Yes, but again it has a main function. Don't fuel your body, you die. Do it inappropriately, you suffer and could also die prematurely. I (and many I know), for example, socialise with many people but don't break bread with them, very often. We can tell the main function objectively too (we have digestive systems which convert starch into glucose which is absorbed, is converted into ATP etc) while the latter socialising function can be culturally dependent. I guess the Wafer is nourishment for the soul.
When we eat too much or inappropriate food (say we over indulge in party foods or alcohol) we end up suffering. I guess we've breached the nourishing function of food then, even though the social function may be enhanced at least initially.
Why is it when sex is used for pleasure only, it leads to problems, such as emotional problems and STIs which evolved ONLY because people chose to use sex inappropriately?ReplyDelete
Always is a fairly strong term there... STD's don't spontaneously generate when people have sex for pleasure, indeed transmission via sexual intercourse is often one of many ways that "STDs" can transmit between individuals (from mother to child, through saliva, etc...)
"Eating isn't just fueling the body."
We must also note that eating apples is a moral hazard since apples are meant strictly for reproduction of apple trees.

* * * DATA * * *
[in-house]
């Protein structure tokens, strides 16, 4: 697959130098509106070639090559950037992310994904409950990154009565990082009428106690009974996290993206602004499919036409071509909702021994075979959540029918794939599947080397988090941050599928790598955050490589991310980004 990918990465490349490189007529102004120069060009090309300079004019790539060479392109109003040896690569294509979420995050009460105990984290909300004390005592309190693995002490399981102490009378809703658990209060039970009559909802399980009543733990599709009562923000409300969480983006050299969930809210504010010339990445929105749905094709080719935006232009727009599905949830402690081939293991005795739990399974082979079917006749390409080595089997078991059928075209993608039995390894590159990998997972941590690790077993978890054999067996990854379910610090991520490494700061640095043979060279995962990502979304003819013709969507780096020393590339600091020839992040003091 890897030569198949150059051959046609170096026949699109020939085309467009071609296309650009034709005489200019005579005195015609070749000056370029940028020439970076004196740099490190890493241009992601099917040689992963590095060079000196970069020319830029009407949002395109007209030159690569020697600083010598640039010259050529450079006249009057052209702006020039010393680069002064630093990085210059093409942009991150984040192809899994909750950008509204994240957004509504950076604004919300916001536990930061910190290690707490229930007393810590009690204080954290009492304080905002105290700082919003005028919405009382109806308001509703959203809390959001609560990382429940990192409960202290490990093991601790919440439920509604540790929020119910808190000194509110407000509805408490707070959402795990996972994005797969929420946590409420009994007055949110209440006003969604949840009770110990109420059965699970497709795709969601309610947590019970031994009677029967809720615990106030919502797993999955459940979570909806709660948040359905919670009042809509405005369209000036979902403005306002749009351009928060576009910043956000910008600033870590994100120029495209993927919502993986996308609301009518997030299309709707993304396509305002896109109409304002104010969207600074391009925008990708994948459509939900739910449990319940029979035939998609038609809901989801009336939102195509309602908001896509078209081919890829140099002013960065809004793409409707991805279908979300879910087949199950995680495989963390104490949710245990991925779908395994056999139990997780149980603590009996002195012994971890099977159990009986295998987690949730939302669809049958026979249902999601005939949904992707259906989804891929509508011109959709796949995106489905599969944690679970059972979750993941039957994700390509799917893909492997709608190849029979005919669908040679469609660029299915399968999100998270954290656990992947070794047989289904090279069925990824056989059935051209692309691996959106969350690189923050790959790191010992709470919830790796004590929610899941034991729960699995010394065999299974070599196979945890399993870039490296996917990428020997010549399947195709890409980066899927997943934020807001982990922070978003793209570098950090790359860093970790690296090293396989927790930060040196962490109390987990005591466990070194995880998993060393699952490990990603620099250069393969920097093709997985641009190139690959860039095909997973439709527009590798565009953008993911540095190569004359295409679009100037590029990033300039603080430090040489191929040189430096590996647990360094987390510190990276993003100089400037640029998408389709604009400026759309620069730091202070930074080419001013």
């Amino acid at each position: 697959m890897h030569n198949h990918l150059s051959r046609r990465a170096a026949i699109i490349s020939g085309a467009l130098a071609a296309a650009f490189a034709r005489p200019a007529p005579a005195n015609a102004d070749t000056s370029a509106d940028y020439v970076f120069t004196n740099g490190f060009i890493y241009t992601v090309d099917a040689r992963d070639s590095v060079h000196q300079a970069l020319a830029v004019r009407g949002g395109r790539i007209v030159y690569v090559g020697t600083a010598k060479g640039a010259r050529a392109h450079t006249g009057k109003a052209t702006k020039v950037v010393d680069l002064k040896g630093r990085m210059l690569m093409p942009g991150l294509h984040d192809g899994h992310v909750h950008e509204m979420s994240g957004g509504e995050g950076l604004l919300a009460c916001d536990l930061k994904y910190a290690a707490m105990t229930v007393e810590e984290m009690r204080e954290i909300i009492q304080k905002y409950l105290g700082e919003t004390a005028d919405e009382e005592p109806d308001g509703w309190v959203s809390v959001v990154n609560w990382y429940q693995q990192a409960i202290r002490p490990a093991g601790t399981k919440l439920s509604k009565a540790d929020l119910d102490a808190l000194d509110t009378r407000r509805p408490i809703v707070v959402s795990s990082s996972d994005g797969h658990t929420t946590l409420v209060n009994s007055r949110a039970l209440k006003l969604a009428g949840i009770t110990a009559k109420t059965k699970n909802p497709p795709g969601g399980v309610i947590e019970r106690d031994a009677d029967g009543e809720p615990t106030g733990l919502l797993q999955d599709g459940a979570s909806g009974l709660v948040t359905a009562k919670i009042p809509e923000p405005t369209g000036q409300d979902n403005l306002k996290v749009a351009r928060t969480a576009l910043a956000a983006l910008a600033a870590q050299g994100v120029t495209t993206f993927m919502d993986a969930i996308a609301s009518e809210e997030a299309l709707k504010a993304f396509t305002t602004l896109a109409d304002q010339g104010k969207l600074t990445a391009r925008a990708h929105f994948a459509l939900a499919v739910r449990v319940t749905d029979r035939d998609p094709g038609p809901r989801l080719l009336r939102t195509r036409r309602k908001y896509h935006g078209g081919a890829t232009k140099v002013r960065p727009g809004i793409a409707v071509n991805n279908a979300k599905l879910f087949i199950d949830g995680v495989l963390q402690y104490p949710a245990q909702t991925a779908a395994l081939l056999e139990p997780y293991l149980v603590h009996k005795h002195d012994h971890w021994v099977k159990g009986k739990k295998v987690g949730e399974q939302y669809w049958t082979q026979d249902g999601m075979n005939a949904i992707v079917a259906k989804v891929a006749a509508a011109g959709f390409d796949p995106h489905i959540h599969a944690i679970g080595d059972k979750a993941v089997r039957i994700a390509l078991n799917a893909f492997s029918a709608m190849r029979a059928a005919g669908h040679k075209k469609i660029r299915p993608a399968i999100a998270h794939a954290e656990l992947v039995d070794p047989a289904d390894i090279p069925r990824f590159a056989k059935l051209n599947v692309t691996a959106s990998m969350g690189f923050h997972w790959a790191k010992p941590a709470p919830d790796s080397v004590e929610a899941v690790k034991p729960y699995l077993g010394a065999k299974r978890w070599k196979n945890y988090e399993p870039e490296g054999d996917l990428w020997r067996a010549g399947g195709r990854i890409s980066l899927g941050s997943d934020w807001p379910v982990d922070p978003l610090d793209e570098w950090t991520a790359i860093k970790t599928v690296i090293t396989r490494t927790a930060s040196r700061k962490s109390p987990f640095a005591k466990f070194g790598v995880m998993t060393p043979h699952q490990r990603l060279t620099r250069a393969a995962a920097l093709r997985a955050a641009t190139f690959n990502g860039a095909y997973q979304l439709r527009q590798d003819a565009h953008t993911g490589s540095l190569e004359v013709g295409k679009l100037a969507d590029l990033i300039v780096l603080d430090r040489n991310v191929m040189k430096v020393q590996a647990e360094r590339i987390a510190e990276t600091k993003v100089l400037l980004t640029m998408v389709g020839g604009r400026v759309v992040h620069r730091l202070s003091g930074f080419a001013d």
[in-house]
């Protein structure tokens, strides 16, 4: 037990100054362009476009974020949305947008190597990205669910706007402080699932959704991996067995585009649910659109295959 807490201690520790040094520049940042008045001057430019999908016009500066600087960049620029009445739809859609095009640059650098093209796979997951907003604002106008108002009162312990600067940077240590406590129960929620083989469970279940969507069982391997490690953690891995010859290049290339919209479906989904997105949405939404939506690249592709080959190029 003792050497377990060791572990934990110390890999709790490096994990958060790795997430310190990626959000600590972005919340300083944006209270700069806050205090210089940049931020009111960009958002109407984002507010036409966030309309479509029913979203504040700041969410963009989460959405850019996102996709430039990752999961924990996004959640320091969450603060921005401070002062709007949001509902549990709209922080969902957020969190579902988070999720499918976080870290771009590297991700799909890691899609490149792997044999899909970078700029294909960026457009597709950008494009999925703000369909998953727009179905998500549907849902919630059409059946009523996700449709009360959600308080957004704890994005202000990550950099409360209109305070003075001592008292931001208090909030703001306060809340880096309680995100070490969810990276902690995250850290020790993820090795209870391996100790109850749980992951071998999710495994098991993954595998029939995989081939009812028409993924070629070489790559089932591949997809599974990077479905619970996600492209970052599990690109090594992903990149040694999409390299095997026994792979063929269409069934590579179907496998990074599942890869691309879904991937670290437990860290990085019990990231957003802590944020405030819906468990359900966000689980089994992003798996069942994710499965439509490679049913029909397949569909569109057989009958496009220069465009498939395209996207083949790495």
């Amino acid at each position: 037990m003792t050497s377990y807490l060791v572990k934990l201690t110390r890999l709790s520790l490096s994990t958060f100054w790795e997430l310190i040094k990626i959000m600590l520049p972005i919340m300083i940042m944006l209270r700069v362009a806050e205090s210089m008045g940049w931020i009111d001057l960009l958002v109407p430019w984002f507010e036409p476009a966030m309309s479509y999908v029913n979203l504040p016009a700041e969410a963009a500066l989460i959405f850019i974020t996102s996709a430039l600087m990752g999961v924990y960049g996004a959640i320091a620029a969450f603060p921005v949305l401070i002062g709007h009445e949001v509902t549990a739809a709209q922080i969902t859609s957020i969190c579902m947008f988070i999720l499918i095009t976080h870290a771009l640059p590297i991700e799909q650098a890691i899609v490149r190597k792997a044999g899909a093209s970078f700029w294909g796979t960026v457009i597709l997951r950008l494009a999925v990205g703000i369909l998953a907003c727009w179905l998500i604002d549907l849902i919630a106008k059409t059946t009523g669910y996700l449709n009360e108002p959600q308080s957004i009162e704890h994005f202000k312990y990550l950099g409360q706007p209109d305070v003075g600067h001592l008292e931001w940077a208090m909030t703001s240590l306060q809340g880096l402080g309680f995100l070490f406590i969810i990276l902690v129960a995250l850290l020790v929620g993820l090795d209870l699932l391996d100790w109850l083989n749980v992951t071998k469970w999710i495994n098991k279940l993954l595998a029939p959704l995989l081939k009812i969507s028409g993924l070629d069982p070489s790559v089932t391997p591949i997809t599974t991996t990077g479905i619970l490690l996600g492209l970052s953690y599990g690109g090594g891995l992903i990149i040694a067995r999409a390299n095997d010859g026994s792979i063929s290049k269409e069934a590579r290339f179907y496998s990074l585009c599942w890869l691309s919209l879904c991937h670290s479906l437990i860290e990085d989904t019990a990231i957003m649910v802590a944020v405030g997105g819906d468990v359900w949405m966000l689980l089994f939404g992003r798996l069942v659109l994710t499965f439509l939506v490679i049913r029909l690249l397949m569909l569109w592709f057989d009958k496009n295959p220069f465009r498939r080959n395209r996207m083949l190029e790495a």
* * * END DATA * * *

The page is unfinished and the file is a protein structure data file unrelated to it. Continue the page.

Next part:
We must also note that eating apples is a moral hazard since apples are meant strictly for reproduction of apple trees.ReplyDelete
What genius. The next time I see an apple tree eating apples, I'll remember to chastise it severely.
Anon - "Even people in renal failure do not compensate for the loss of kidney function by over perspiring."ReplyDelete
"These findings indicate that stimulated sweating can be used as a valuable adjunct to chronic intermittent haemodialysis."
Does a person sin against the 'real purpose' of sweating if they take a 30-minute hot bath once a day to remove built-up metabolites and toxins?
"But without reproduction there would be no Bonobos to socialise in the first place. I think this is a good pointer that reproduction is still the primary goal there."
Can you give me a definition of 'primary purpose'? So far as I can glean, you mean 'a purpose for which no other means can be substituted', is that right?
"When we eat too much or inappropriate food (say we over indulge in party foods or alcohol) we end up suffering. I guess we've breached the nourishing function of food then, even though the social function may be enhanced at least initially."